Manderlay (15)

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The Independent Culture

Lars von Trier's inflammatory follow-up to Dogville is another theatrical production, shot on a bare soundstage with just a few props, and with lines painted on the floor to denote the walls of the buildings. Once again, the heroine is Grace, last seen driving away with her gangster father and his private army. But in Manderlay, Bryce Dallas Howard has taken over the lead role from Nicole Kidman, presumably because she was busy with something more worthwhile, such as Bewitched or The Stepford Wives.

As the film begins, the gangsters' convoy stops off at an Alabama plantation where slavery is still in place, 70 years after it was banned. Grace demands that her father's men free the slaves by any means necessary. Her father (Willem Defoe) sneers that the workers won't be able to handle their emancipation, so Grace elects to stay behind, along with a lawyer and a quartet of tommy-gun toting enforcers, to ease the transition from tyranny to democracy. It doesn't go well.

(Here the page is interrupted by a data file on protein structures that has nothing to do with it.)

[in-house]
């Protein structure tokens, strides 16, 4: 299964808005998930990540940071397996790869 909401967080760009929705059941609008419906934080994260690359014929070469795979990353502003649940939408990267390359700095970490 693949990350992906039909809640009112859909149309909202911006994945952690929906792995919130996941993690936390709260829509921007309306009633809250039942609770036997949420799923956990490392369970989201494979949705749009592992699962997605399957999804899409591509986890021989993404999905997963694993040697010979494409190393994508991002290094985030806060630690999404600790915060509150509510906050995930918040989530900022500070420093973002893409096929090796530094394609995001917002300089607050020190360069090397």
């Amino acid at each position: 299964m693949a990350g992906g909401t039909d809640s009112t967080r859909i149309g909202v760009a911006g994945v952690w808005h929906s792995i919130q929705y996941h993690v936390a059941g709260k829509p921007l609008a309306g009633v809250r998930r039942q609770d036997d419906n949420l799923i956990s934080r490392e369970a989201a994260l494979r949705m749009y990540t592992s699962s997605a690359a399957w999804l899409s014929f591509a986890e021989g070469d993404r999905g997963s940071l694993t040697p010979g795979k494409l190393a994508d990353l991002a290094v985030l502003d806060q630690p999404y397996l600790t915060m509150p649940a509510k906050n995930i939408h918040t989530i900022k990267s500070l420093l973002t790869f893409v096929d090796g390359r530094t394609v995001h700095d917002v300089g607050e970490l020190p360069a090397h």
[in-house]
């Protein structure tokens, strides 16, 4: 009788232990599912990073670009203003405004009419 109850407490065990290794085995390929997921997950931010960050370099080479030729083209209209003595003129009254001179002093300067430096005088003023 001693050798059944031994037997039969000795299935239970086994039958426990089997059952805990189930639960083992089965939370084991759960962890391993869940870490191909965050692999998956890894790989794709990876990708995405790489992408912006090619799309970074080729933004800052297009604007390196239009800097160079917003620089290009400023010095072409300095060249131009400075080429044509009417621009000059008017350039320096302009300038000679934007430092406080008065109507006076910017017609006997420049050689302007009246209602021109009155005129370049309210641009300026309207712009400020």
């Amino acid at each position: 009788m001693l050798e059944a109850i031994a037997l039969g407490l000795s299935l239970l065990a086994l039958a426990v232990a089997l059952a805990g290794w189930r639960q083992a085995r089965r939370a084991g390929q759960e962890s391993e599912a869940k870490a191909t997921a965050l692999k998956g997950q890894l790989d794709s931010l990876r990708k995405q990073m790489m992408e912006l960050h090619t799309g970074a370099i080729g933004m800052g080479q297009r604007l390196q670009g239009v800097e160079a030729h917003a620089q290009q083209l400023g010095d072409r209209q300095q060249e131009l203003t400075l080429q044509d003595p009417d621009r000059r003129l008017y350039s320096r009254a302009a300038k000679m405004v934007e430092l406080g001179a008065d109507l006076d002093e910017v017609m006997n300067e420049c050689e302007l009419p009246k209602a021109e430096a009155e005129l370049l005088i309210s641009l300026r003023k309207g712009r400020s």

Von Trier's caustic commentary on race relations and foreign policy doesn't have Dogville's novelty value, and, edited down to almost an hour shorter than that film, it doesn't have its cumulative power, either: for once, I wished a two-hour film were longer. But it's still indubitablythe work of one of cinema's most provocative, literary and devilishly cunning storytellers.

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